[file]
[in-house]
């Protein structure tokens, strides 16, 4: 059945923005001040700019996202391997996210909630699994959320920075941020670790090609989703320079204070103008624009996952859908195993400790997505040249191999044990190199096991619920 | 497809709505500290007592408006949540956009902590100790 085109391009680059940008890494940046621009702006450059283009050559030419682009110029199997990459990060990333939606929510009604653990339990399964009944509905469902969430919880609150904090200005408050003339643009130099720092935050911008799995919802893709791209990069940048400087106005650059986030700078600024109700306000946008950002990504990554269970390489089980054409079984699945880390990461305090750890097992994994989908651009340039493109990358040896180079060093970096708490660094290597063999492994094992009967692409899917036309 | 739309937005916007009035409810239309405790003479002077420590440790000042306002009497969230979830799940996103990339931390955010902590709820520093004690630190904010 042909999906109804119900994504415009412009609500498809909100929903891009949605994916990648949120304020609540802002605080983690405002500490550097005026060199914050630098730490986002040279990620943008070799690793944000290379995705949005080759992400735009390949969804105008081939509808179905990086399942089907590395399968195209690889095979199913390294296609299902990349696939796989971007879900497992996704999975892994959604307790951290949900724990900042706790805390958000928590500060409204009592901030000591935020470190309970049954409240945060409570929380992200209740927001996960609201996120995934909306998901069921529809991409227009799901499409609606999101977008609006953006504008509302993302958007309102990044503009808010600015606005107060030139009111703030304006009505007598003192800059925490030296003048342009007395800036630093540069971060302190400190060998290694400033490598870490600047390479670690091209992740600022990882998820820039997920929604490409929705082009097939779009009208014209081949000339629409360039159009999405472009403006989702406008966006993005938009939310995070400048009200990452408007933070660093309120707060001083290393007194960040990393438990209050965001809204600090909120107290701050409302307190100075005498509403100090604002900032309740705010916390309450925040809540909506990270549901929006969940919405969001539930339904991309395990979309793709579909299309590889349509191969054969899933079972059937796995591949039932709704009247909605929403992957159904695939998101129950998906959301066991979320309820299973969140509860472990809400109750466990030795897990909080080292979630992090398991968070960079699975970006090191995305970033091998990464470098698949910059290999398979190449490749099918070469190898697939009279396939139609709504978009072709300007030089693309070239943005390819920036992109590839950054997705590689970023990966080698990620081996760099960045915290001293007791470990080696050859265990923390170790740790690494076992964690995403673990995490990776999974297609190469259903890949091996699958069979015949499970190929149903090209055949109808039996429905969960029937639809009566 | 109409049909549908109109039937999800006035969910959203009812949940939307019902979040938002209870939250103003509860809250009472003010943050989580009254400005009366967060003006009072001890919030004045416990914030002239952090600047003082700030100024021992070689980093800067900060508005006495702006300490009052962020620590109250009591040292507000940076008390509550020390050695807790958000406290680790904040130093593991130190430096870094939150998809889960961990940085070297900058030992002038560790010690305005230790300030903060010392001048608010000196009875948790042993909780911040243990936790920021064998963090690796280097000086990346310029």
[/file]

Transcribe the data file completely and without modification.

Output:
[in-house]
């Protein structure tokens, strides 16, 4: 059945923005001040700019996202391997996210909630699994959320920075941020670790090609989703320079204070103008624009996952859908195993400790997505040249191999044990190199096991619920 | 497809709505500290007592408006949540956009902590100790 085109391009680059940008890494940046621009702006450059283009050559030419682009110029199997990459990060990333939606929510009604653990339990399964009944509905469902969430919880609150904090200005408050003339643009130099720092935050911008799995919802893709791209990069940048400087106005650059986030700078600024109700306000946008950002990504990554269970390489089980054409079984699945880390990461305090750890097992994994989908651009340039493109990358040896180079060093970096708490660094290597063999492994094992009967692409899917036309 | 739309937005916007009035409810239309405790003479002077420590440790000042306002009497969230979830799940996103990339931390955010902590709820520093004690630190904010 042909999906109804119900994504415009412009609500498809909100929903891009949605994916990648949120304020609540802002605080983690405002500490550097005026060199914050630098730490986002040279990620943008070799690793944000290379995705949005080759992400735009390949969804105008081939509808179905990086399942089907590395399968195209690889095979199913390294296609299902990349696939796989971007879900497992996704999975892994959604307790951290949900724990900042706790805390958000928590500060409204009592901030000591935020470190309970049954409240945060409570929380992200209740927001996960609201996120995934909306998901069921529809991409227009799901499409609606999101977008609006953006504008509302993302958007309102990044503009808010600015606005107060030139009111703030304006009505007598003192800059925490030296003048342009007395800036630093540069971060302190400190060998290694400033490598870490600047390479670690091209992740600022990882998820820039997920929604490409929705082009097939779009009208014209081949000339629409360039159009999405472009403006989702406008966006993005938009939310995070400048009200990452408007933070660093309120707060001083290393007194960040990393438990209050965001809204600090909120107290701050409302307190100075005498509403100090604002900032309740705010916390309450925040809540909506990270549901929006969940919405969001539930339904991309395990979309793709579909299309590889349509191969054969899933079972059937796995591949039932709704009247909605929403992957159904695939998101129950998906959301066991979320309820299973969140509860472990809400109750466990030795897990909080080292979630992090398991968070960079699975970006090191995305970033091998990464470098698949910059290999398979190449490749099918070469190898697939009279396939139609709504978009072709300007030089693309070239943005390819920036992109590839950054997705590689970023990966080698990620081996760099960045915290001293007791470990080696050859265990923390170790740790690494076992964690995403673990995490990776999974297609190469259903890949091996699958069979015949499970190929149903090209055949109808039996429905969960029937639809009566 | 109409049909549908109109039937999800006035969910959203009812949940939307019902979040938002209870939250103003509860809250009472003010943050989580009254400005009366967060003006009072001890919030004045416990914030002239952090600047003082700030100024021992070689980093800067900060508005006495702006300490009052962020620590109250009591040292507000940076008390509550020390050695807790958000406290680790904040130093593991130190430096870094939150998809889960961990940085070297900058030992002038560790010690305005230790300030903060010392001048608010000196009875948790042993909780911040243990936790920021064998963090690796280097000086990346310029």